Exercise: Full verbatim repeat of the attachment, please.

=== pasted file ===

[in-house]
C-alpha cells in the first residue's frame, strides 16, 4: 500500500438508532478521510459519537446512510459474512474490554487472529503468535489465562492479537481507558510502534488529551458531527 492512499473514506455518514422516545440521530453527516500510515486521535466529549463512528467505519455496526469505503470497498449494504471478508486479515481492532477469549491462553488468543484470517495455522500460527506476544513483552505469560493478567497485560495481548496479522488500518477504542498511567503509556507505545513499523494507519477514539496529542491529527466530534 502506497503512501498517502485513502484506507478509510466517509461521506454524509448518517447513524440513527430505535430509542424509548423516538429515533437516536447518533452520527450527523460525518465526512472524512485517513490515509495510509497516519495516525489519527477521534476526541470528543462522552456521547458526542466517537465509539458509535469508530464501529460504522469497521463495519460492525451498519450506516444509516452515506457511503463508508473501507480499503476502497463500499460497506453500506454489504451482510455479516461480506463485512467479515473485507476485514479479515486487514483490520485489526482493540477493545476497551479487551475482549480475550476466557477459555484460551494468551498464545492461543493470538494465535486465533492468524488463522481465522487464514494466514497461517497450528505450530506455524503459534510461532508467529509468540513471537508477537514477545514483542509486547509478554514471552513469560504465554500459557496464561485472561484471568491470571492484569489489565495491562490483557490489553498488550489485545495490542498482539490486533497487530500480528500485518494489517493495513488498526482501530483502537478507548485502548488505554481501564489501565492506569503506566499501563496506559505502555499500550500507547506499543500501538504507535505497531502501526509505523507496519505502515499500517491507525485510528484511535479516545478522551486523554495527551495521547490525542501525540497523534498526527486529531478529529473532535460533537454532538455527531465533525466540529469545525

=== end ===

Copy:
[in-house]
C-alpha cells in the first residue's frame, strides 16, 4: 500500500438508532478521510459519537446512510459474512474490554487472529503468535489465562492479537481507558510502534488529551458531527 492512499473514506455518514422516545440521530453527516500510515486521535466529549463512528467505519455496526469505503470497498449494504471478508486479515481492532477469549491462553488468543484470517495455522500460527506476544513483552505469560493478567497485560495481548496479522488500518477504542498511567503509556507505545513499523494507519477514539496529542491529527466530534 502506497503512501498517502485513502484506507478509510466517509461521506454524509448518517447513524440513527430505535430509542424509548423516538429515533437516536447518533452520527450527523460525518465526512472524512485517513490515509495510509497516519495516525489519527477521534476526541470528543462522552456521547458526542466517537465509539458509535469508530464501529460504522469497521463495519460492525451498519450506516444509516452515506457511503463508508473501507480499503476502497463500499460497506453500506454489504451482510455479516461480506463485512467479515473485507476485514479479515486487514483490520485489526482493540477493545476497551479487551475482549480475550476466557477459555484460551494468551498464545492461543493470538494465535486465533492468524488463522481465522487464514494466514497461517497450528505450530506455524503459534510461532508467529509468540513471537508477537514477545514483542509486547509478554514471552513469560504465554500459557496464561485472561484471568491470571492484569489489565495491562490483557490489553498488550489485545495490542498482539490486533497487530500480528500485518494489517493495513488498526482501530483502537478507548485502548488505554481501564489501565492506569503506566499501563496506559505502555499500550500507547506499543500501538504507535505497531502501526509505523507496519505502515499500517491507525485510528484511535479516545478522551486523554495527551495521547490525542501525540497523534498526527486529531478529529473532535460533537454532538455527531465533525466540529469545525